You hear a lot these days about having your pet microchipped. Most vets recommend it, especially if you have an outdoor cat or a dog who is prone to fence-jumping. Here are several facts about them:
1. There is a tool from the American Animal Hospital Association that searches the databases of several participating microchip manufacturers to find owner information. The site is www.petmicrochiplookup.org. This created a central place to input the microchip number and search for a found pet’s owner.
2. Microchips can’t fall off, like a collar can. They have been known to occasionally move around under a pet’s skin, but will remain intact. A full scan of the pet should find the microchip number even if it’s moved.
3. Having a microchip implanted is no more painful than a normal injection. The needle is a little larger than injection needles in order for the microchip to pass through it, but the procedure does not require sedation. It only takes a few seconds, so if your pet is uncomfortable, at least it’s over quickly.
4. There are different types of microchips that work on different frequencies. Most shelters and veterinarian’s offices now have scanners that can read all of them to ensure that if a microchip is present, it will be found. Found pets are automatically checked for microchips when they are brought in to one of these facilities.
5. While tattoos can be used for identification purposes, the practice has been eclipsed by microchipping. Someone who finds a dog won’t usually check for a tattoo, and they can fade or be covered by hair if it is not kept trimmed. Although owners can register their pet’s tattoo, there is no centralized database for the information.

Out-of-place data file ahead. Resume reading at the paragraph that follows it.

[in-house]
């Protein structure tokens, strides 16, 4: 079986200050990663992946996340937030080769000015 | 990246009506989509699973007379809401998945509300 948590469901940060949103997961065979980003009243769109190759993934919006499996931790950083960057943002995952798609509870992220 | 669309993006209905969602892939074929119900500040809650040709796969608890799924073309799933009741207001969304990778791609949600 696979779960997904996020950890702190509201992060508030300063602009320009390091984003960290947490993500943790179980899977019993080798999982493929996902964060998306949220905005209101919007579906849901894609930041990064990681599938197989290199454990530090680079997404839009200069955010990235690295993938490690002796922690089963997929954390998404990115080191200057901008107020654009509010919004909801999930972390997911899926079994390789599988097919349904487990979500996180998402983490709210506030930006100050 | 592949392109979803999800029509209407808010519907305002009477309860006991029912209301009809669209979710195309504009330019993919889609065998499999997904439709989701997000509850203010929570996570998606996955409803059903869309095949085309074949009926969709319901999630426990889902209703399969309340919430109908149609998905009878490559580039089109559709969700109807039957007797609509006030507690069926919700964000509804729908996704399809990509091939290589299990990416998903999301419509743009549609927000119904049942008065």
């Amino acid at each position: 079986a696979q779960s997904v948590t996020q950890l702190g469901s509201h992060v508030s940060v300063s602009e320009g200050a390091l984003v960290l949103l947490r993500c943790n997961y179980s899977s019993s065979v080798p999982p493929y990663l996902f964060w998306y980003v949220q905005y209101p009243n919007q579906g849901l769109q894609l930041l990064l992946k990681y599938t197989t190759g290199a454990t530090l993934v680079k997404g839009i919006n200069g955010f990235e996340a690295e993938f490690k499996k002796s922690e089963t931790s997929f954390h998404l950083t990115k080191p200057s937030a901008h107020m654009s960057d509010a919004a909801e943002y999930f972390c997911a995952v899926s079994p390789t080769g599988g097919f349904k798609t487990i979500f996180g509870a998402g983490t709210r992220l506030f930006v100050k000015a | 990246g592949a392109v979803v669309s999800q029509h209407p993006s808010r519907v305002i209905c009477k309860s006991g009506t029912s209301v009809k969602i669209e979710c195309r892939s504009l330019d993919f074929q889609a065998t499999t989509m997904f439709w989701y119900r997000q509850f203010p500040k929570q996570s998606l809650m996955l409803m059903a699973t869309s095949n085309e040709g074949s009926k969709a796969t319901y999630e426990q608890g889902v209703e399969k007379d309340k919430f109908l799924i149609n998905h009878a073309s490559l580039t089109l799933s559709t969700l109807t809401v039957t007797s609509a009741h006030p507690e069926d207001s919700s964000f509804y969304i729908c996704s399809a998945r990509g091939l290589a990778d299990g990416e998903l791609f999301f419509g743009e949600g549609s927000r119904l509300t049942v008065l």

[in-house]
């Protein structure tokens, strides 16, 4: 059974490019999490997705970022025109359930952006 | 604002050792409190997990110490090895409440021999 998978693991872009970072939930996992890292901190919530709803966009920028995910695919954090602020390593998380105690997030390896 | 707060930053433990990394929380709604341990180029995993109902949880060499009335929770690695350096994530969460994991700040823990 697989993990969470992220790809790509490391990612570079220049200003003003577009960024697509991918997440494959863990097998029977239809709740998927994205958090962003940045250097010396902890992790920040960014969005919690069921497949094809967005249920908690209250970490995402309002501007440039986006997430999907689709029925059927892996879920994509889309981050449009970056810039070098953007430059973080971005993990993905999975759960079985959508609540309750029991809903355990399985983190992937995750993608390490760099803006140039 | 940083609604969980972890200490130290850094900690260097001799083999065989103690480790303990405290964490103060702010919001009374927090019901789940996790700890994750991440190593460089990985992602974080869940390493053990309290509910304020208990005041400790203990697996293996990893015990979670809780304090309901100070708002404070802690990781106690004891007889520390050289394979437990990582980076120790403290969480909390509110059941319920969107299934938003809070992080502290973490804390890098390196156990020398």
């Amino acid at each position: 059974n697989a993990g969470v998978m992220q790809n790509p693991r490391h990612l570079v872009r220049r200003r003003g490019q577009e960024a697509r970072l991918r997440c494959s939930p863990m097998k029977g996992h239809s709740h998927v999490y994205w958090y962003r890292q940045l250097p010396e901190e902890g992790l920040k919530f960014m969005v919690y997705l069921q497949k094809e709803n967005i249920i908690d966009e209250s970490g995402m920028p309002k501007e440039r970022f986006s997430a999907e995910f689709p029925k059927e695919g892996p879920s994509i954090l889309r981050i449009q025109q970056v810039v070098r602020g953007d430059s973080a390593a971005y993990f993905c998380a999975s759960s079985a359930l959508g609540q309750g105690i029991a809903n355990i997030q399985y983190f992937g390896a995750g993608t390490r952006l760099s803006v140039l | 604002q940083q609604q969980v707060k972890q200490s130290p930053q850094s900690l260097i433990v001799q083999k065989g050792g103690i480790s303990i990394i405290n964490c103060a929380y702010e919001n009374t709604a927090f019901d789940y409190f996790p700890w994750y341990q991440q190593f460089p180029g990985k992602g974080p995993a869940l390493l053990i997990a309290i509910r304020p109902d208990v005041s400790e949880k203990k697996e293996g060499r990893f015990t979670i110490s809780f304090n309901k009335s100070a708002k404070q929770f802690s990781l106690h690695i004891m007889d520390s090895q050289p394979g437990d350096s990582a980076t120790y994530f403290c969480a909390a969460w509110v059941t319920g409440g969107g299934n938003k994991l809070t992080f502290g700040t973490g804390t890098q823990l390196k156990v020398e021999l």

6. If you are having a surgical procedure done on your pet, such as a neuter, a microchip can be placed without your pet ever knowing about it!
7. A 2009 study showed that dogs who have microchips are returned to their owners almost twice as often as those who don’t, and cats who have them are returned nineteen times as often as cats who don’t. (Yes, nineteen times as often.) Most of the time, pets who had microchips but were not returned did not have their current information registered. That means that owners either didn’t initially register when they had the microchip placed, or didn’t update their information when it changed.
8. Microchips do not replace identification or rabies tags. Vaccine information is not transmitted by the microchip.
9. The current technology does not track your pet. Microchips use Radio Frequency ID technology. When a scanner is passed over the microchip, radiowaves send back a number to the scanner. The person that has found the number then enters it into the database to find the owner’s information.
10. Side effects of microchip placement are rarely reported. The British Small Animal Veterinary Association keeps track of reports of problems related to microchips. Since 1996, There have only been 391 adverse reactions reported, out of over 4 million microchip placements. The microchip moving from its original site was the problem reported most often. More severe side effects, including tumors, were reported, but only in a handful of cases.
There is a minimal annual fee to be registered with the manufacturer’s database which varies by company. Considering the much higher rate of return of pets, the small cost is easily justified. The benefits of having your pet microchipped far outweigh the small chance of side effect. If you have any questions or concerns about having a microchip placed, be sure to talk to your veterinarian. They are the experts!